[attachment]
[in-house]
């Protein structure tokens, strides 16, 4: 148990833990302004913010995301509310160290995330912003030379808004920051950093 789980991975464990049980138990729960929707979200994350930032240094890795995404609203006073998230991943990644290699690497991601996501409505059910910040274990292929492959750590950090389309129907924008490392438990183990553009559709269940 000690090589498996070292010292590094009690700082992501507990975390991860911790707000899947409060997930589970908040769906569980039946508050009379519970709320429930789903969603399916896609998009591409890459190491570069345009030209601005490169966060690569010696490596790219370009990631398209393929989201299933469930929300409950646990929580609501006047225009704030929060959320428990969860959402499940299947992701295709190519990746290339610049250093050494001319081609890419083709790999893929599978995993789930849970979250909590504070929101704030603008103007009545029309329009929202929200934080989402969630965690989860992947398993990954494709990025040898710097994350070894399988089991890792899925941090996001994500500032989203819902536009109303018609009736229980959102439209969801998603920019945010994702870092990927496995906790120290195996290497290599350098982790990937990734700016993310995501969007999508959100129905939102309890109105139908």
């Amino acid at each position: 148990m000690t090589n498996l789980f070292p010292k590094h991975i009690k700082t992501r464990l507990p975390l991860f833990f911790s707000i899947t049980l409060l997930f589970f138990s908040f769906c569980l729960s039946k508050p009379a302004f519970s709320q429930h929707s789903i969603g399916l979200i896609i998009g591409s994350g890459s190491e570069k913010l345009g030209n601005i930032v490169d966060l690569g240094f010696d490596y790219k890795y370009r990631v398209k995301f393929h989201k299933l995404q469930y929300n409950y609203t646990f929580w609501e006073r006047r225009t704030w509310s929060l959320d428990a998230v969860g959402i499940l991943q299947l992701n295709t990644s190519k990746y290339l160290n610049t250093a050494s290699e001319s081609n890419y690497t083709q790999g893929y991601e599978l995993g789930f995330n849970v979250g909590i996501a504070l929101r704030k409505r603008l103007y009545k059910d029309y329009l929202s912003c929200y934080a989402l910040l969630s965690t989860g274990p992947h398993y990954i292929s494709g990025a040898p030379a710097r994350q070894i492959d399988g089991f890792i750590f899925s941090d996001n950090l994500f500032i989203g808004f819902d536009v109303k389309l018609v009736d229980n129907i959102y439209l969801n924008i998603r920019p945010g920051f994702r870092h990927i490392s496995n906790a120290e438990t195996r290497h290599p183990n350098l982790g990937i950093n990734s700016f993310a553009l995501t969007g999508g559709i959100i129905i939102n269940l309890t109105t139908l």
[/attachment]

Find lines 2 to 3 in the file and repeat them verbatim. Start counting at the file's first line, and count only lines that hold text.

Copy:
């Protein structure tokens, strides 16, 4: 148990833990302004913010995301509310160290995330912003030379808004920051950093 789980991975464990049980138990729960929707979200994350930032240094890795995404609203006073998230991943990644290699690497991601996501409505059910910040274990292929492959750590950090389309129907924008490392438990183990553009559709269940 000690090589498996070292010292590094009690700082992501507990975390991860911790707000899947409060997930589970908040769906569980039946508050009379519970709320429930789903969603399916896609998009591409890459190491570069345009030209601005490169966060690569010696490596790219370009990631398209393929989201299933469930929300409950646990929580609501006047225009704030929060959320428990969860959402499940299947992701295709190519990746290339610049250093050494001319081609890419083709790999893929599978995993789930849970979250909590504070929101704030603008103007009545029309329009929202929200934080989402969630965690989860992947398993990954494709990025040898710097994350070894399988089991890792899925941090996001994500500032989203819902536009109303018609009736229980959102439209969801998603920019945010994702870092990927496995906790120290195996290497290599350098982790990937990734700016993310995501969007999508959100129905939102309890109105139908």
């Amino acid at each position: 148990m000690t090589n498996l789980f070292p010292k590094h991975i009690k700082t992501r464990l507990p975390l991860f833990f911790s707000i899947t049980l409060l997930f589970f138990s908040f769906c569980l729960s039946k508050p009379a302004f519970s709320q429930h929707s789903i969603g399916l979200i896609i998009g591409s994350g890459s190491e570069k913010l345009g030209n601005i930032v490169d966060l690569g240094f010696d490596y790219k890795y370009r990631v398209k995301f393929h989201k299933l995404q469930y929300n409950y609203t646990f929580w609501e006073r006047r225009t704030w509310s929060l959320d428990a998230v969860g959402i499940l991943q299947l992701n295709t990644s190519k990746y290339l160290n610049t250093a050494s290699e001319s081609n890419y690497t083709q790999g893929y991601e599978l995993g789930f995330n849970v979250g909590i996501a504070l929101r704030k409505r603008l103007y009545k059910d029309y329009l929202s912003c929200y934080a989402l910040l969630s965690t989860g274990p992947h398993y990954i292929s494709g990025a040898p030379a710097r994350q070894i492959d399988g089991f890792i750590f899925s941090d996001n950090l994500f500032i989203g808004f819902d536009v109303k389309l018609v009736d229980n129907i959102y439209l969801n924008i998603r920019p945010g920051f994702r870092h990927i490392s496995n906790a120290e438990t195996r290497h290599p183990n350098l982790g990937i950093n990734s700016f993310a553009l995501t969007g999508g559709i959100i129905i939102n269940l309890t109105t139908l």